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Editorial

Messy ACO demonstrations may bring ripples, waves to MA

John Gorman, founder and chairman, Gorman Health Group

If you're a Medicare Advantage Plan with a Medicare ACO in your neighborhood, or worse in your network, start sleeping with one eye open.

Whining about thousand-dollar pills

David Williams

David Williams's picture

When I saw Paying for the Thousand-Dollar Pill, an anti-Sovaldi op-ed in the Wall Street Journal, it brought back memories from my childhood when I toured the FBI headquarters in Washington, DC. The tour guide started off by showing us a wall with pictures of the 10 most wanted fugitives in the country and asked for our help in tracking them down.

Feature Video

President Obama acknowledges the technical issues with HealthCare.gov, pledging his Administration will resolve them soon and asserting that the distressed web portal is not the only way to shop for affordable health insurance available through the ACA.

 

Three years after launching a 750-patient Medicare Advantage collaborative care pilot, Portland, Maine-based independent physician practice NovaHealth and insurer Aetna have shown concrete results in improving care quality and reducing costs. Technology and provider-payer cooperation played a large part in the program's success.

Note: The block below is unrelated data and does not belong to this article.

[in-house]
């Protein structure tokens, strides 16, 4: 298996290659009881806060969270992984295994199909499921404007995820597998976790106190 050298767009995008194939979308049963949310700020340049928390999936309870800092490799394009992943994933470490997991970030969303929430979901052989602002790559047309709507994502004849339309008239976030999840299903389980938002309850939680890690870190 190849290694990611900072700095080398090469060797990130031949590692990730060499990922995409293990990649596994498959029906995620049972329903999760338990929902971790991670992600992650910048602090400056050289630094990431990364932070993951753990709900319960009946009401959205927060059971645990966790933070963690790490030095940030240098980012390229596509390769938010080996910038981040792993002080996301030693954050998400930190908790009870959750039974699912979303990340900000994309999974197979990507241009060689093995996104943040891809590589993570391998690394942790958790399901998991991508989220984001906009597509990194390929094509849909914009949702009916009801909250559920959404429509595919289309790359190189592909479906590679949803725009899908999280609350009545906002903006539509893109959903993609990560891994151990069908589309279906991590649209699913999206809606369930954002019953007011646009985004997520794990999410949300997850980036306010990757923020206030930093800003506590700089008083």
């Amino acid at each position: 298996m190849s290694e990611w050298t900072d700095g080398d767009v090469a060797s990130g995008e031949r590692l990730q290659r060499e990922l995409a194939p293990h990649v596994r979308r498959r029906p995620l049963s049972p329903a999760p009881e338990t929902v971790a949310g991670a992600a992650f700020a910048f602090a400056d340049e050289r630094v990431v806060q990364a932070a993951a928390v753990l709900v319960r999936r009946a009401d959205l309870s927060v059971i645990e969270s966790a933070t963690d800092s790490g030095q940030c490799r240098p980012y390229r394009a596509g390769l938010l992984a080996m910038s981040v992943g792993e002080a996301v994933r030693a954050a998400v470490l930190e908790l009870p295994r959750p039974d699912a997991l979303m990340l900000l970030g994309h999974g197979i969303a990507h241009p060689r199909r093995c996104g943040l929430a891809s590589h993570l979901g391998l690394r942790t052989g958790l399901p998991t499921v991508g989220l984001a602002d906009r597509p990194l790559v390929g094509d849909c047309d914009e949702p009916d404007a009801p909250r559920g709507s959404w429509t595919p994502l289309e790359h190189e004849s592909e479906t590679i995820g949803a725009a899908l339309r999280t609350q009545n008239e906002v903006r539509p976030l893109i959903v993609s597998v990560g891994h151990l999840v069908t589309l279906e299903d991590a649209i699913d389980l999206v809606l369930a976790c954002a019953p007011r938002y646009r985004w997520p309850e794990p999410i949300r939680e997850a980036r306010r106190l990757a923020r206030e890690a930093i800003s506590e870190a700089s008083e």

Wanted: A chief executive to lead a 76-year-old insurance company through a jungle of regulatory challenges, legacy business upheaval and new competition.

Clinical integration and accountable care developments in greater Philadelphia are taking a novel turn, with one large insurer teaming up with a new multi-health system collaboration.

As payers continue to look for the best ways to cover cancer treatment, a new study is lending support to the argument for moving away from hospital inpatient settings.

An insurance industry veteran who managed one of the few well-functioning state exchanges in the first open enrollment period is taking a key federal post.

While more payers and providers are trying to pursue value-based reimbursement models, some insurers are finding themselves fighting back against questionable fee-for-service schemes.

The federal government's employee advocate is trying to draw a line in the sand for wellness programs, and raising questions about the value and legality of some employers' incentive-based cost containment strategies.

How much leeway do employers and insurers have in deciding whether they'll cover contraceptives without charge and in determining which methods make the cut? Not much, as it turns out, but that hasn't stopped some from trying.

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